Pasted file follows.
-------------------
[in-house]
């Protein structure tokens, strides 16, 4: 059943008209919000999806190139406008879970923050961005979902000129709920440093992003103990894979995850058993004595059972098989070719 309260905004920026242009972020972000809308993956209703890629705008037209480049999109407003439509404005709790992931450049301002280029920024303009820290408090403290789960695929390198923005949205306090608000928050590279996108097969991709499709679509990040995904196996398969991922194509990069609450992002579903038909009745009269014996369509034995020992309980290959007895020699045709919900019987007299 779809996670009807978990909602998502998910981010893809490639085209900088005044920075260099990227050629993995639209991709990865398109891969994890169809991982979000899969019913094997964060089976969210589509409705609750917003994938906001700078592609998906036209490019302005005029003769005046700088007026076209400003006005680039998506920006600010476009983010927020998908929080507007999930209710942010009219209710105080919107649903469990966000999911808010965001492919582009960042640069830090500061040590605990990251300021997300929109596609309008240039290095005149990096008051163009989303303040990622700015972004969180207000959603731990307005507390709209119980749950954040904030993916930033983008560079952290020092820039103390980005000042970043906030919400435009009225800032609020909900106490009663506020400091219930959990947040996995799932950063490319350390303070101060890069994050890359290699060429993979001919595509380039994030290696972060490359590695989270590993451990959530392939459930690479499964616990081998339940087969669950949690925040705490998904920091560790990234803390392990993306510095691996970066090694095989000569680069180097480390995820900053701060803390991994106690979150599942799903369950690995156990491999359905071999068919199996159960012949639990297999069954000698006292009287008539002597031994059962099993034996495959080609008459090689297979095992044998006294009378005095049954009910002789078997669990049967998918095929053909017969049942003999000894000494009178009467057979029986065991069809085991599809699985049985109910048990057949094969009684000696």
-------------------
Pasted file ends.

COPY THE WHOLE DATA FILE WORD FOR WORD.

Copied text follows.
[in-house]
């Protein structure tokens, strides 16, 4: 059943008209919000999806190139406008879970923050961005979902000129709920440093992003103990894979995850058993004595059972098989070719 309260905004920026242009972020972000809308993956209703890629705008037209480049999109407003439509404005709790992931450049301002280029920024303009820290408090403290789960695929390198923005949205306090608000928050590279996108097969991709499709679509990040995904196996398969991922194509990069609450992002579903038909009745009269014996369509034995020992309980290959007895020699045709919900019987007299 779809996670009807978990909602998502998910981010893809490639085209900088005044920075260099990227050629993995639209991709990865398109891969994890169809991982979000899969019913094997964060089976969210589509409705609750917003994938906001700078592609998906036209490019302005005029003769005046700088007026076209400003006005680039998506920006600010476009983010927020998908929080507007999930209710942010009219209710105080919107649903469990966000999911808010965001492919582009960042640069830090500061040590605990990251300021997300929109596609309008240039290095005149990096008051163009989303303040990622700015972004969180207000959603731990307005507390709209119980749950954040904030993916930033983008560079952290020092820039103390980005000042970043906030919400435009009225800032609020909900106490009663506020400091219930959990947040996995799932950063490319350390303070101060890069994050890359290699060429993979001919595509380039994030290696972060490359590695989270590993451990959530392939459930690479499964616990081998339940087969669950949690925040705490998904920091560790990234803390392990993306510095691996970066090694095989000569680069180097480390995820900053701060803390991994106690979150599942799903369950690995156990491999359905071999068919199996159960012949639990297999069954000698006292009287008539002597031994059962099993034996495959080609008459090689297979095992044998006294009378005095049954009910002789078997669990049967998918095929053909017969049942003999000894000494009178009467057979029986065991069809085991599809699985049985109910048990057949094969009684000696």